In the meantime, the office had charged the Trump Organization with tax fraud and had already won that case (in front of Merchan) before these charges were even brought. But Vance left office at the end of 2021, putting this investigation and this decision in the hands of his successor, Alvin Bragg. And remember again, when Bragg didn't immediately bring charges, two prosecutors resigned in protest. That does not sound like decisions are being made based on politics—that looks like careful, methodical, and responsible review of the investigation. He changed the focus of the investigation and brought in new members to the team. It was not until a year later that the grand jury handed down the indictment, and the attacks started immediately. If this was a political calculation, then it was the wrong one. Why would anyone take this on? Holding the powerful accountable is risky business. But it was done because prosecutors have a duty to follow the evidence where it leads and bring the case even if it's risky and dangerous and involves one of the most vindictive wannabe mob bosses on the planet and all of his deranged followers. This article details those decisions.

Let's talk about who did, and continues to, make this political and the price Bragg and his team have paid for bringing this case and having the audacity to win it. I would urge everyone not to be so quick to throw in with people whose own motives are suspect and jump on the political persecution bandwagon. This case was brought for no other reason than the DA's office was doing its job and had the courage to take it on. We should be thanking them for their service and for upholding the rule of law in the face of this onslaught of lies and smears.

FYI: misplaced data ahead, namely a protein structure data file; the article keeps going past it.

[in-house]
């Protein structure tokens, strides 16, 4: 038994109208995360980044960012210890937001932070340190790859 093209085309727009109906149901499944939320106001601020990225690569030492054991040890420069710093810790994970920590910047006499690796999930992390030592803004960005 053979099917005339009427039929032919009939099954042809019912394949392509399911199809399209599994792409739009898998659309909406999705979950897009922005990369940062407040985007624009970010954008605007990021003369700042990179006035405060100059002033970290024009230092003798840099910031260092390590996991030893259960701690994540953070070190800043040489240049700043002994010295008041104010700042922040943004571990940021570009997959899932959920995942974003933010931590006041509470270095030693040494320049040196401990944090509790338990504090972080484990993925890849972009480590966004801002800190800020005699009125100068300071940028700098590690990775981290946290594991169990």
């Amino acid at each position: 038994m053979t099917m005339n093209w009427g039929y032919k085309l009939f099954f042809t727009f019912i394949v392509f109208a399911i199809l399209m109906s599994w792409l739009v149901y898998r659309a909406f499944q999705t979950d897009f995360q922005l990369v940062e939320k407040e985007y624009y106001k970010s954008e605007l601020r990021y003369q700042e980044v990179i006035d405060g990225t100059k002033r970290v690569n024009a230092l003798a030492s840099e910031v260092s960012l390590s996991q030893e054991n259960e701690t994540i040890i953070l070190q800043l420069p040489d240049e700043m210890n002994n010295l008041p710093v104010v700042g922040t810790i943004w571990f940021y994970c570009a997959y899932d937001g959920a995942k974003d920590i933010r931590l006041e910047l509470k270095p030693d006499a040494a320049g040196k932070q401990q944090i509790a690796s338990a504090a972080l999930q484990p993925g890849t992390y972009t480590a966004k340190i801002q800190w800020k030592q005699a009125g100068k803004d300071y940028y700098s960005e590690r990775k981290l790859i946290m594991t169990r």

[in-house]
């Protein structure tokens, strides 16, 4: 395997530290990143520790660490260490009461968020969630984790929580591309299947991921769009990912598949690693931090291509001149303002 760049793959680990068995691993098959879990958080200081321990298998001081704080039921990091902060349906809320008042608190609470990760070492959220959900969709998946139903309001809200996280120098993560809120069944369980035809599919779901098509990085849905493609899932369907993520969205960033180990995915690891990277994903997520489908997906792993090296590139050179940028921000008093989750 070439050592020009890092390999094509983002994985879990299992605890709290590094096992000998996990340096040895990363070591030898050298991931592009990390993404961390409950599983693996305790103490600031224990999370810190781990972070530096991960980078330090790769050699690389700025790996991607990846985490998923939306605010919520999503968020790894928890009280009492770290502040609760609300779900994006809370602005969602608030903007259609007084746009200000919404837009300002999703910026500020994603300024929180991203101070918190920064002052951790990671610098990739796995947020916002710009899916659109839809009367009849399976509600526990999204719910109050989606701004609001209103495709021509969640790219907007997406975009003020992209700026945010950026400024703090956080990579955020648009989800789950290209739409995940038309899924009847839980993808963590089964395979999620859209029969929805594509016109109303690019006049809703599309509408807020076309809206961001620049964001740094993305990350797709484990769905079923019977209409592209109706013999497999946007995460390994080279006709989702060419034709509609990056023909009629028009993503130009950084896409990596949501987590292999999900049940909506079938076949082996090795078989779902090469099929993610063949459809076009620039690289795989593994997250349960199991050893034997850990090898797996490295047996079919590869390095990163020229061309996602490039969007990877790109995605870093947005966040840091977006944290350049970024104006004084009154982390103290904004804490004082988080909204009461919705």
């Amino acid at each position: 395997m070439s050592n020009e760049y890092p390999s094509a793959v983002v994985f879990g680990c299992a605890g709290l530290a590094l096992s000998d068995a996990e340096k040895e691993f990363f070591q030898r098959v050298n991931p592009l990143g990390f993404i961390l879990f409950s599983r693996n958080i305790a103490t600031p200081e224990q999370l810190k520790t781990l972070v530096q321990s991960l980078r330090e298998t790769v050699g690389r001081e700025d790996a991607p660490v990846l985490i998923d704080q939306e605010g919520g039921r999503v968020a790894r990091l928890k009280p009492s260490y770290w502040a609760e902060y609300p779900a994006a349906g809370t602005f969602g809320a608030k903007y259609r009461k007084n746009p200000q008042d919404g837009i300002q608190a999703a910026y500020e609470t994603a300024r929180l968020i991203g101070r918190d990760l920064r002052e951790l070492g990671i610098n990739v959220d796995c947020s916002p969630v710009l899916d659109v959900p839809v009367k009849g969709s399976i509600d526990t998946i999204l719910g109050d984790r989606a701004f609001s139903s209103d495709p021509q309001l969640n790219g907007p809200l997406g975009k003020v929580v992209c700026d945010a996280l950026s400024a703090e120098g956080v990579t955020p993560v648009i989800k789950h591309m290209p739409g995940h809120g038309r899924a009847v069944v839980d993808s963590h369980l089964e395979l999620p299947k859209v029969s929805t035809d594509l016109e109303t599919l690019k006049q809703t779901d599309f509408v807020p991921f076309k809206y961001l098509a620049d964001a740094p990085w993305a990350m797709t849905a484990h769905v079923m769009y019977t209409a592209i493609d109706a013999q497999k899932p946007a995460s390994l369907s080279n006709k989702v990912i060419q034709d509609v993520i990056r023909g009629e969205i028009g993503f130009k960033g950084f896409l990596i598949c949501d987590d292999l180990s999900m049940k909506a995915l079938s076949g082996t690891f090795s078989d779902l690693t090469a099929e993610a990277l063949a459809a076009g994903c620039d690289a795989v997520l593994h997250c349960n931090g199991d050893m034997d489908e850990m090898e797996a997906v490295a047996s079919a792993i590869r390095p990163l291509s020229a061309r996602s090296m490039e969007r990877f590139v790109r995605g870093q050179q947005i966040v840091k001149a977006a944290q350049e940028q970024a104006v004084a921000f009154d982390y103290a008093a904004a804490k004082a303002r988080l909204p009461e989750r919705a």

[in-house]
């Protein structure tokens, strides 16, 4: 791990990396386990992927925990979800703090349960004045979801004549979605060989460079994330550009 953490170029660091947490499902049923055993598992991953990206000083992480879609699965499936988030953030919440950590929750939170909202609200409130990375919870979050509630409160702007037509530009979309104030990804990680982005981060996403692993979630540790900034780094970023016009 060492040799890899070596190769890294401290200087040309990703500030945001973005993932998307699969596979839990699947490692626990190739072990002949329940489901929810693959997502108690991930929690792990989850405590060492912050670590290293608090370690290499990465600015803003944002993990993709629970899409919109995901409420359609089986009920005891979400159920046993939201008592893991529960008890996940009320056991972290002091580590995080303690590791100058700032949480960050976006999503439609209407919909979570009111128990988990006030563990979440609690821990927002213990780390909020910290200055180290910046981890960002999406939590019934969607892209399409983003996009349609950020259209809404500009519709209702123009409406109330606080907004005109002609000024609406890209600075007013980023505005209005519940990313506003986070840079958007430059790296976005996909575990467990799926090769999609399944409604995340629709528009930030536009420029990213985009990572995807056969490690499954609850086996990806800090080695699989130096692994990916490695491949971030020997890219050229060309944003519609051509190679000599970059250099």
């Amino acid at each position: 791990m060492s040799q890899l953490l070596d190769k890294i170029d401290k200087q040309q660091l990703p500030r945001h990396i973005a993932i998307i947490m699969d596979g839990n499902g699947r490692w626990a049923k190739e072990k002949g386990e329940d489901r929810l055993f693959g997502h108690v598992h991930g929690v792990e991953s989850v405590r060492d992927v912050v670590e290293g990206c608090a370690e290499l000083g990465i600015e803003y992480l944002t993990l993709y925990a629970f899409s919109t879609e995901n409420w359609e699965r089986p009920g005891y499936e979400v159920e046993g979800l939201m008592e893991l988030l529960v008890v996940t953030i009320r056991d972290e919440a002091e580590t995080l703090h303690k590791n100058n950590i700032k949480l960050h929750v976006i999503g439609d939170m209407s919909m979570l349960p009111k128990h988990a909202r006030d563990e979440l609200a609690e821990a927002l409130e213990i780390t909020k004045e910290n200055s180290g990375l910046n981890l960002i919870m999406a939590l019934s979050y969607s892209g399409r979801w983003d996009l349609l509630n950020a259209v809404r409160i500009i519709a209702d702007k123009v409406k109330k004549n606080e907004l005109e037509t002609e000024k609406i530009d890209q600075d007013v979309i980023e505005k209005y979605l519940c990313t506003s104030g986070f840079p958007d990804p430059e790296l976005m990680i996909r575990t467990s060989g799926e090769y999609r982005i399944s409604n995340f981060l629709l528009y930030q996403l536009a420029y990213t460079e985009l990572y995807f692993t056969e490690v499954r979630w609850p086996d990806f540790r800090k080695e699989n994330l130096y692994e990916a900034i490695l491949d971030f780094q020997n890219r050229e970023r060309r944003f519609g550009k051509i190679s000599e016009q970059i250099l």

The witnesses and their families, the jury, the judge, the clerk, the prosecutors—everyone associated with this case is being harassed and threatened. Cohen's family was doxxed; people are trying mightily to out the jurors and harass them. That is unacceptable and all of us have a duty to stand up against those threats. Don't you think the next Trump jury might think twice about rendering a guilty verdict or even serving at all? That's the whole point.

It also does a disservice to our justice system and undermines the foundation of our democracy to characterize it as yet another front in the culture wars simply because Trump and his minions have decided to attack it and label the judiciary as "rigged." Do we view our elections as part of the culture wars because they chant "stop the steal" 24/7? takes great pains, as it should, to combat that kind of misinformation when it comes to elections. The same care and defense should be mounted for our legal system. It's an all-hands-on-deck moment and we all need to step up to combat the attempts to tear it down.

Finally, I'm dismayed to see that old trope trotted out yet again that "everyone does it." No, we don't, because most of us don't run for president and then have to cover up an affair with a porn star to win. But putting that aside, most of us don't cheat on our taxes. And it's not because we can't figure out how, or are scared of getting caught. It's because it's against the law, plain and simple. And if we do break the law and get caught, pointing out that someone else also broke the law is not a defense.

There are plenty of people who just do the right thing—I would like my President to be one of them.

Thanks, A.R.! The only thing we would add is that most/all prosecutions of Donald Trump will be "novel" or will require significant interpretation and re-interpretation of existing law because Trump is very good at operating in gray areas, and at making sure he doesn't leave behind the evidence needed to convict someone in conventional fashion. (Z)